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Monday 1 March 2010
Letters: Government advertisments are bad for our health
Mary Dejevsky (26 February) is right. How much longer should we have to put up with paying for posters and TV campaigns that scare and hector us on just about every aspect of our daily lives?
Last year we had a set of billboards featuring families in a typical town centre thanking the government for CCTV and the fact that they haven't been killed in a terrorist attack. We had giant adverts on the sides of buses telling us that too much salt is bad for us.
We had a gripping Hollywood-style epic, warning us that our cars would be crushed to a lunch box if we didn't pay our road tax. Even before the swine-flu outbreak we had adverts on cash machines warning us to "use a tissue". In toilets across the land we now have detailed diagrams on how to wash our hands.
Clearly some government messages have to be conveyed but this should be done with common sense, efficiency and, above all, a sense of proportionality. Government spending on advertising currently stands at almost £600m and is rising; we simply cannot afford it. The practical good this money could do for soldiers, hospitals or schools is obvious.
And I suspect that being constantly reminded that we're dangerously unhealthy or that we might die horribly at any moment actually worsens our health. Not content with merely bankrupting us, the government now seems determined to remove all remnants of joy from our daily lives.
Homeopathy and 'evidence'
John Clinch (letters, 19 February) speaks about "evidence-based medicine" and "scientific evidence" as if these were objective, universally accepted canons of truth within modern culture. But for many philosophers and sociologists of science, this is far from being the case.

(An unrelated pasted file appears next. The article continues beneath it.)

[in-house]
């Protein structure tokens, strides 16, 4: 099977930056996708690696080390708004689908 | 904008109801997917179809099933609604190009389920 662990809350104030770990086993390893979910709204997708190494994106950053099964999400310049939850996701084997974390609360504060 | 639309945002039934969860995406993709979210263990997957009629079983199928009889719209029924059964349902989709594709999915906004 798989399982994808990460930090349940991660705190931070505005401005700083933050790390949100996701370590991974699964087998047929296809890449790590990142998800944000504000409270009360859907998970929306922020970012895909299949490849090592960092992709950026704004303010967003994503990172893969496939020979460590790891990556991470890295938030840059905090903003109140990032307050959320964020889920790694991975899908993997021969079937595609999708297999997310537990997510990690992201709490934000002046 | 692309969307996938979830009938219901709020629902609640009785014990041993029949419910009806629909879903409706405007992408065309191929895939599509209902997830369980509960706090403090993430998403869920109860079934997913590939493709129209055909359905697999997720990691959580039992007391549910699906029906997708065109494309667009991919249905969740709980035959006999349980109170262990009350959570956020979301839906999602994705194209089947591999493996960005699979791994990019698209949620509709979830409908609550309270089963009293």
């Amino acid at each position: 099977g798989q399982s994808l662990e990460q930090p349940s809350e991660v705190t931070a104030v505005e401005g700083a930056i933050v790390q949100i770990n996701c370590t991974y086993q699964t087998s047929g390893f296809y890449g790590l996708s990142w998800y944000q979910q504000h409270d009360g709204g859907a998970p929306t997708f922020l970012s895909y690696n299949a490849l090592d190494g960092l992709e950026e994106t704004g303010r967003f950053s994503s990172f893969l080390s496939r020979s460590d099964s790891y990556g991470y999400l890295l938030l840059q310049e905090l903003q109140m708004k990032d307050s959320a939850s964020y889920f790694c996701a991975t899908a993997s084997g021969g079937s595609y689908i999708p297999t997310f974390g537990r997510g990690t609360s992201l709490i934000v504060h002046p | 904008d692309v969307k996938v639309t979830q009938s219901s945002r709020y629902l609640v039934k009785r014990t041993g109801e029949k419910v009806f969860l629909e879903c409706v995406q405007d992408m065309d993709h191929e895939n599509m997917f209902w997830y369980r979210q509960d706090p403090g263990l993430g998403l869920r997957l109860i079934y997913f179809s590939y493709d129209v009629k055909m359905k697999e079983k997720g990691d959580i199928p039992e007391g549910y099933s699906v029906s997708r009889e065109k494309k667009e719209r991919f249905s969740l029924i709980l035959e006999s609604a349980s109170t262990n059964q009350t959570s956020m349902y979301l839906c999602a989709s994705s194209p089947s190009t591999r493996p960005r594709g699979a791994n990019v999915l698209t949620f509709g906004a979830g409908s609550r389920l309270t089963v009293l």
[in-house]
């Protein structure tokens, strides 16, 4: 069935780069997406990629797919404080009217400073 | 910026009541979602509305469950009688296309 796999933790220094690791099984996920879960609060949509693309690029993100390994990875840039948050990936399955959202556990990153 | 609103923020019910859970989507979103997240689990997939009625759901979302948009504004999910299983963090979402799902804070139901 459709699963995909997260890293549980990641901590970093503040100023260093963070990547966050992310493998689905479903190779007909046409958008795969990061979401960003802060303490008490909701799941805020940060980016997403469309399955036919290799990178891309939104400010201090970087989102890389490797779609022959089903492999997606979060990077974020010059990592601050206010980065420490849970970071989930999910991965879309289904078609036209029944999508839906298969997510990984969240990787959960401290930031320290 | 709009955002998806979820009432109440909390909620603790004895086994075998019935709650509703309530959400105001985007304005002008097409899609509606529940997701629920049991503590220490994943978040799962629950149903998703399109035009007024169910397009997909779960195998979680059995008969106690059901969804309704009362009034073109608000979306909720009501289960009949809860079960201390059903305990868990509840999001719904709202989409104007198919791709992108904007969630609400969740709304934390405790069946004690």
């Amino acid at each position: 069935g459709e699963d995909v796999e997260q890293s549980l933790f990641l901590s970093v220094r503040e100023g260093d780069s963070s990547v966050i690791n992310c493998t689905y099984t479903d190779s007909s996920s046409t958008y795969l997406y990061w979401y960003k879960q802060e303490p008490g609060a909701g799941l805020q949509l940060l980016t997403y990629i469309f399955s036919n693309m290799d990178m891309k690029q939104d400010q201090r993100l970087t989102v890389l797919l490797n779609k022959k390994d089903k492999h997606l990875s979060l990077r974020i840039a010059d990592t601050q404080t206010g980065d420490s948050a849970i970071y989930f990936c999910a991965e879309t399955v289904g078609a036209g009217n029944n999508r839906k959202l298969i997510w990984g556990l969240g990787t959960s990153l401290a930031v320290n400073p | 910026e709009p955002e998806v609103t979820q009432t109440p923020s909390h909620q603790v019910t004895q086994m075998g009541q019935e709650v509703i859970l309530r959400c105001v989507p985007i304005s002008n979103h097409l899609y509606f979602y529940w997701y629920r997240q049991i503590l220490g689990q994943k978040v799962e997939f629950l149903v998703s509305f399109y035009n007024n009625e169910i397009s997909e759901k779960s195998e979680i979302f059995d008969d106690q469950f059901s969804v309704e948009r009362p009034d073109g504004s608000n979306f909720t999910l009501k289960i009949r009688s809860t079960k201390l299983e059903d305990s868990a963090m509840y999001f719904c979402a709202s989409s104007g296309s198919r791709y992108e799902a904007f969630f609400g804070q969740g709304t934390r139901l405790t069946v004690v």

Analysis of both the theory and the practice of modern positivistic science reveals it to be shot through with, respectively, unsubstantiated metaphysical assumptions about reality and highly questionable methodological research procedures. Recent research (such as Irving Kirsch's book The Emperor's New Drugs) has shown, for example, that antidepressants are no more effective than placebo, and that some pharmaceutical companies have systematically doctored and cherry-picked "scientific" research data, so that the multi-billion-pound industry can remain unaffected by "evidence".
What actually constitutes legitimate evidence is also highly contestable and value-laden. Some of us are more inclined to trust the evidence of healing practices that have grown up organically and patiently over centuries, rather than modern positivistic science's "gold standard" of Randomised Controlled Trials. The latter procedures entail all manner of axiomatic assumptions about reality which are highly contestable and quite impossible to prove.
Dr Richard House
Your leading article (23 February) is right that there should be no place for placebos on the NHS. In a single day I heard one government representative arguing that faith schools (paid for by the taxpayer) should continue to be allowed to tell children that contraception is wrong and homosexuality sinful; and another one justifying the spending of millions of pounds of NHS money on homeopathic treatments, which scientific tests have shown to be useless beyond the placebo effect. Meanwhile, proven cancer treatments are denied for lack of money.
The problem does not lie with homoeopathy but with the "scientists" who have not taken the trouble to investigate it appropriately. Clinical trials are not a suitable yardstick for a therapy that treats each patient as an individual. It is fine to talk about "evidence-based" medicine, but not if only one kind of evidence is accepted. Case histories of actual patients are the most eloquent and relevant evidence, but "science" dismisses these as "anecdotal", thus creating a no-win situation for homoeopathy.
Crowborough, East Sussex